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Friday 28th October 2011 | 11:06
Something is stirring in Mitt Romney’s polling numbers. Very quietly, he appears to be doing very well against Barack Obama in states the President carried handsomely in 2008.
In that election, Barack Obama blasted John McCain out of the water in the state of Maine, leading him by some 18 points (58% to 40%). Maine is a classic example of the geographical realignment of the two parties in the post-Civil Rights and post-Reagan era: the Democratic ‘collapse’ in the South and Texas is much commented on, but the Republican routing in their former New England stronghold receives less prominence. Maine voted Republican in all but three Presidential elections from 1856 until Bill Clinton moved it over to the Democratic column in 1992 – indeed, along with now deep blue Vermont, it is the only state that never voted for Franklin Roosevelt in any of his three landslide elections.
The ‘southernisation’ of the Republican Party, its anti-intellectual undertones and latterly a connection to a kind of Christian fervour not prevalent in the North East served to tarnish the party’s brand at a national level. These voters were loyal to a ‘Rockerfeller Republican’ (a former New York Governor) brand of fiscal conservatism, small government and social moderation, even liberalism. This is not the Republican Party they have seen in recent years, emphasised by the fact that the region swung away from George W Bush, just as he defeated John Kerry nationally (admittedly Kerry was a New England Senator himself, though Bush less obviously hails from Connecticut).
At a state level, New England’s voters are still perfectly happy to elect Republicans – each of the region’s states has had a moderate GOP Governor in the past decade, including Massachusetts’ very own Mitt Romney, most of whom proved popular. Republicans control the state legislatures in Maine and New Hampshire (the most reliably conservative state in New England) and hold three of the four Senate seats in these states. Indeed, Republican Scott Brown’s victory in the Massachusetts special Senatorial election in January 2010 served as a prelude to the Democratic routing in the 2010 midterms (though only in New Hampshire did the Republicans actually win any House seats in that election, and every single Congressman in Maine, Massachusetts, Connecticut, Rhode Island and Vermont remains a Democrat).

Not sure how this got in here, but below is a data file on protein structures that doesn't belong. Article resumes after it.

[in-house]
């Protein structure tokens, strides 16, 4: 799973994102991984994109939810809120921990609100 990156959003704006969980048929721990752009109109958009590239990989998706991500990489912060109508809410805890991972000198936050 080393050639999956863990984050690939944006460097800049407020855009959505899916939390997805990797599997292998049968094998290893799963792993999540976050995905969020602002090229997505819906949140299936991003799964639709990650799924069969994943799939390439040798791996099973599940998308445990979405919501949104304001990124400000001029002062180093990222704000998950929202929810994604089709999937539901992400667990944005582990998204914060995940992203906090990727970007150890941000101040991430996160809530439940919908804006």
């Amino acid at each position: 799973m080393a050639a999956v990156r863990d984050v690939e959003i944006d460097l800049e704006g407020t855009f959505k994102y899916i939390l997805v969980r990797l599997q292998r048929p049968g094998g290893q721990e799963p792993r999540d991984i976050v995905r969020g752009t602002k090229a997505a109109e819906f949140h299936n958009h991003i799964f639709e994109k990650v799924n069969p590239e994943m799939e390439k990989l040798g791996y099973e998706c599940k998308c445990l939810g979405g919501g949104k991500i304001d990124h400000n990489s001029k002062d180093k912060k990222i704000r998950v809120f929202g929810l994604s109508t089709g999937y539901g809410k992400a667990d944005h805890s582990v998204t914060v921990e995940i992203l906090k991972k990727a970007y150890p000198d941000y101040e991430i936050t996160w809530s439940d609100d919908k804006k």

Is it possible that Mitt Romney’s refusal to court the Tea Party vote in the primaries and come across as a moderate ready to be President is aimed at winning back these Republicans? If so, it seems to be working in broadening the map. Two recent New England polls highlight this: Maine-based pollster Critical Insights show the President leading Mitt Romney in the state by just a single point, while he leads Rick Perry in Maine by a 14 point margin. Public Policy Polling showed a similar picture in Connecticut, also won by Democratic candidates since 1992 (including Barack Obama by 23 points in 2008) with Romney only trailing the President by 2 points – Perry was behind by 12.
Barack Obama managed to expand the map in 2008 to an incredible degree – anyone predicting a Democratic win in Indiana or North Carolina and a near miss in Montana just a year before would have been seen as mad.
Mitt Romney, by presenting himself as a different kind of Republican to those offered to the electorate recent decades could build a similarly wide Coalition against a President who is looking increasingly electorally weak.
But the kind of boring businesslike Republican popular in the North East doesn’t seem to quite fit with this year’s national Republican mood.